Hanging over the side of the ship, dangling from the rope that Fort held firm, was a shivering, soaking-wet girl, her face hidden behind a mess of damp hair.

It was then that, belatedly, the Dougs started cheering. I don’t blame their delayed reaction. They’d gone from certainly dead to very much alive, and that kind of existential whiplash requires a few heartbeats—thumping in your ears to tell you yes, this was real—to recover from.

“Help us pull her up, you louts!” Salay said, grabbing the rope with Fort. He stood with one foot against the rail, holding the rope with hands that— though crooked—were as solid as bricks. His quick thinking—hauling Tress up a few feet as the vines grew—had saved the girl’s life. As it was, the tips of the crimson spikes had touched her shoes.

Everyone helped haul Tress up, and doubtless many of them were thinking of how they’d done this once before—weeks ago when they’d first brought her on board. They cheered again as Fort lifted her gingerly onto the deck.

Crow watched it all, silent. She didn’t dare say anything in the face of

such a remarkable salvation. Indeed, the vines didn’t appear to have harmed the ship at all. With the silver-edged axes, the Dougs would be able to loosen the vessel, then cut them free once the seethe returned and the tree sank.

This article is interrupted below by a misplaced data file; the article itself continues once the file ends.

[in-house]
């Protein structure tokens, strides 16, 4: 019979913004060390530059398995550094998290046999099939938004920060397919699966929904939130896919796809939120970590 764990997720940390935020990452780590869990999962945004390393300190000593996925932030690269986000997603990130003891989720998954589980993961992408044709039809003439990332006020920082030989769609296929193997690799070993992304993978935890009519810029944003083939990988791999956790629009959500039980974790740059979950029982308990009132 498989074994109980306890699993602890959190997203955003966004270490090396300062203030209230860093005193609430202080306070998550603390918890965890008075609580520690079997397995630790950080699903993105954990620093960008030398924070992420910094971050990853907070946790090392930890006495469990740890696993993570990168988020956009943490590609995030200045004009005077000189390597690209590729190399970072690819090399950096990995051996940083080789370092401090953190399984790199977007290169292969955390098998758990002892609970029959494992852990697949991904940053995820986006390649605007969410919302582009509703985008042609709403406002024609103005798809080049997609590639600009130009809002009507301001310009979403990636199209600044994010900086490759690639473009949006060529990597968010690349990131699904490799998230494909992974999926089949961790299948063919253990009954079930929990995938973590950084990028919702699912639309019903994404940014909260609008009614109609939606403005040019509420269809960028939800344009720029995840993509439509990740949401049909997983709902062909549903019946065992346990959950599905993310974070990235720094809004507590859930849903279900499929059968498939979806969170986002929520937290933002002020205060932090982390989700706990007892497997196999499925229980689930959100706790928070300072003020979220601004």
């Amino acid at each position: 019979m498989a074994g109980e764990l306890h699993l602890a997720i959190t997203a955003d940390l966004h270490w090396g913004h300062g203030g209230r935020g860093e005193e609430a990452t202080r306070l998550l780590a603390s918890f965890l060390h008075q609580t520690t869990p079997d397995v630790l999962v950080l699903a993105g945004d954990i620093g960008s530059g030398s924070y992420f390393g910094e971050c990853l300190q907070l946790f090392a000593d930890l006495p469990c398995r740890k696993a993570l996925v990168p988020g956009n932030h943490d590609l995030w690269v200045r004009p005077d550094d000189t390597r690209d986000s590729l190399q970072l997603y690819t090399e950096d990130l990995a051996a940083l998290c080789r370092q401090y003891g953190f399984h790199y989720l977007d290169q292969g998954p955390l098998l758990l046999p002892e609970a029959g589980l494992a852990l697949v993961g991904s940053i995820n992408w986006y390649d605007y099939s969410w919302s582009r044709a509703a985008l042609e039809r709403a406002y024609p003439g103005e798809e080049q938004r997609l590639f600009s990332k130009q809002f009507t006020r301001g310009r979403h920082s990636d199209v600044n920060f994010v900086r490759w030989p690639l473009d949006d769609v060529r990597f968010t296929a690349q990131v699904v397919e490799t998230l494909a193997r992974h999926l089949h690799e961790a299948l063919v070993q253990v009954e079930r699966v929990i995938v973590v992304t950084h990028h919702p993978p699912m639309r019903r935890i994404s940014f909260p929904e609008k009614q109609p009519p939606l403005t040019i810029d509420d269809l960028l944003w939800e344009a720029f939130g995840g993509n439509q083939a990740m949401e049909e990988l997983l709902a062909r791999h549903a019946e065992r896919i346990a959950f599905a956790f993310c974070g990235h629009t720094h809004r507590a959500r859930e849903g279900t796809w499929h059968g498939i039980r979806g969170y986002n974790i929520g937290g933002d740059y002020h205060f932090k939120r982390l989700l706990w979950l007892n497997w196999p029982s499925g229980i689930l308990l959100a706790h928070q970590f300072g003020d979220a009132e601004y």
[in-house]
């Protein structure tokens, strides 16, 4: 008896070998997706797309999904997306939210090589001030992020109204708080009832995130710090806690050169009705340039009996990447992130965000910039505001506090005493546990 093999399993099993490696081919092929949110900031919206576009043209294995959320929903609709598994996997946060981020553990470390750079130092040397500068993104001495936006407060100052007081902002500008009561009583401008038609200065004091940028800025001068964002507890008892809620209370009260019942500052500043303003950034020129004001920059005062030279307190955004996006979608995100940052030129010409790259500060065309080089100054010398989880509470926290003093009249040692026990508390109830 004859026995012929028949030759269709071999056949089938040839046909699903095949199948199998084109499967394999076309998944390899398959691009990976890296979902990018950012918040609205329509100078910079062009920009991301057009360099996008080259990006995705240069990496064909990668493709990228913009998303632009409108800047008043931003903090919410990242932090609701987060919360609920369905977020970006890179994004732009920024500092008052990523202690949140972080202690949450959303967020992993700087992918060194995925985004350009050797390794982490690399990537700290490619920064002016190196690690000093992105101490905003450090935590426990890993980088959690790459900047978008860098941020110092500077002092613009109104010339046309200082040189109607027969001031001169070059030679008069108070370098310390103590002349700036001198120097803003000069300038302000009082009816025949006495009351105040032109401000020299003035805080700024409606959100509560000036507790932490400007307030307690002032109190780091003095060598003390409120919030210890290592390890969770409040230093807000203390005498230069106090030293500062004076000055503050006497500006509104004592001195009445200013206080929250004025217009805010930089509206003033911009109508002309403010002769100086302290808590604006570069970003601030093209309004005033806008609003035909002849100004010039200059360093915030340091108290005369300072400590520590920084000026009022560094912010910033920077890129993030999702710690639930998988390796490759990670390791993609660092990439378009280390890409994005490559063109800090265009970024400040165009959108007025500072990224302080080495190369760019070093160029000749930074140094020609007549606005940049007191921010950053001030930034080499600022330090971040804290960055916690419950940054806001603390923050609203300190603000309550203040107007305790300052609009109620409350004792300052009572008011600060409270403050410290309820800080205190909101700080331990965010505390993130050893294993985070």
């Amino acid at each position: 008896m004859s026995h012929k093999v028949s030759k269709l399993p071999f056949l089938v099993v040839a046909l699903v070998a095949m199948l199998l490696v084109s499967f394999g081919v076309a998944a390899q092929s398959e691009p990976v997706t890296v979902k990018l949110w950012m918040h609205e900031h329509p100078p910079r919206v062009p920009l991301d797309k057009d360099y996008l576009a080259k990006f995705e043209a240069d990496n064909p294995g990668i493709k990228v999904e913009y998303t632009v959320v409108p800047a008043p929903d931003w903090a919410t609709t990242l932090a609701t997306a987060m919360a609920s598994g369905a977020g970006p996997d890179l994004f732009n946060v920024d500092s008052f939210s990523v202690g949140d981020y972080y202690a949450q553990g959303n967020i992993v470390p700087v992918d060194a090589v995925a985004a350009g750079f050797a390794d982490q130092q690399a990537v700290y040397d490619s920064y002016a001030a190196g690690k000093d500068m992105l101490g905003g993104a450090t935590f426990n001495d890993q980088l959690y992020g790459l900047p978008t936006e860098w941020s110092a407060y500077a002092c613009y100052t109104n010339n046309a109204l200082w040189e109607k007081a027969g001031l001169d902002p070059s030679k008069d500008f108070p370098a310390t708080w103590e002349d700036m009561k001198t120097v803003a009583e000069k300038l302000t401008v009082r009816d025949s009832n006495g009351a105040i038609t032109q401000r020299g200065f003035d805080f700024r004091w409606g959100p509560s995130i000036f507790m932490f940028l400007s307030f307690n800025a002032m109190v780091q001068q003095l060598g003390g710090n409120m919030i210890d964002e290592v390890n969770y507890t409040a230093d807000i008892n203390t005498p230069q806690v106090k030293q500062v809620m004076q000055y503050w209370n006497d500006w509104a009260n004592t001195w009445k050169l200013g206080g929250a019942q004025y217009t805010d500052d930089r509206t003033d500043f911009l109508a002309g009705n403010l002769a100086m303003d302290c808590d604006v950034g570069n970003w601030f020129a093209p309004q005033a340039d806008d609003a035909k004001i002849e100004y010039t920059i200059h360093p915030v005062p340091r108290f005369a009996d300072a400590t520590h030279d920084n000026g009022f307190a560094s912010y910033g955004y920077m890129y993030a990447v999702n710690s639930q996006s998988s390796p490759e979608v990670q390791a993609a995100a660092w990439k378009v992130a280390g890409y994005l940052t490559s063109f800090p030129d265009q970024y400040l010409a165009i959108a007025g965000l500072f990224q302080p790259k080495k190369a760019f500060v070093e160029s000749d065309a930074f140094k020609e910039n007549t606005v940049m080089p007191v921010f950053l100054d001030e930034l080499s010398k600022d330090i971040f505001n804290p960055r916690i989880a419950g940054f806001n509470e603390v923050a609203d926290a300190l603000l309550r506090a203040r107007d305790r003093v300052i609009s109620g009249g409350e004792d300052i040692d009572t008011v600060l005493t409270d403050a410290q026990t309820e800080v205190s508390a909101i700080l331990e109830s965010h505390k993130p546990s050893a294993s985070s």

They’d practiced it as a way to escape being tangled up during a cannon battle.

So Crow wasn’t worried about the ship. Or about reaching the dragon, as the lair was very close now. She’d told everyone that their destination was two days away, as she didn’t want them to panic, thinking she’d take them into the sporefall itself. That wouldn’t be necessary.

Today, Crow’s fear was of a completely different breed. For though she had spent her entire life instilling fear in her crew so they would obey her, she knew there was another emotion that made people even more loyal.

Unfortunately, it was an emotion she had never truly understood.

And if Crow had a nightmare, it was standing before her now. In the form of a small shivering girl who had somehow earned the love that Crow had never known.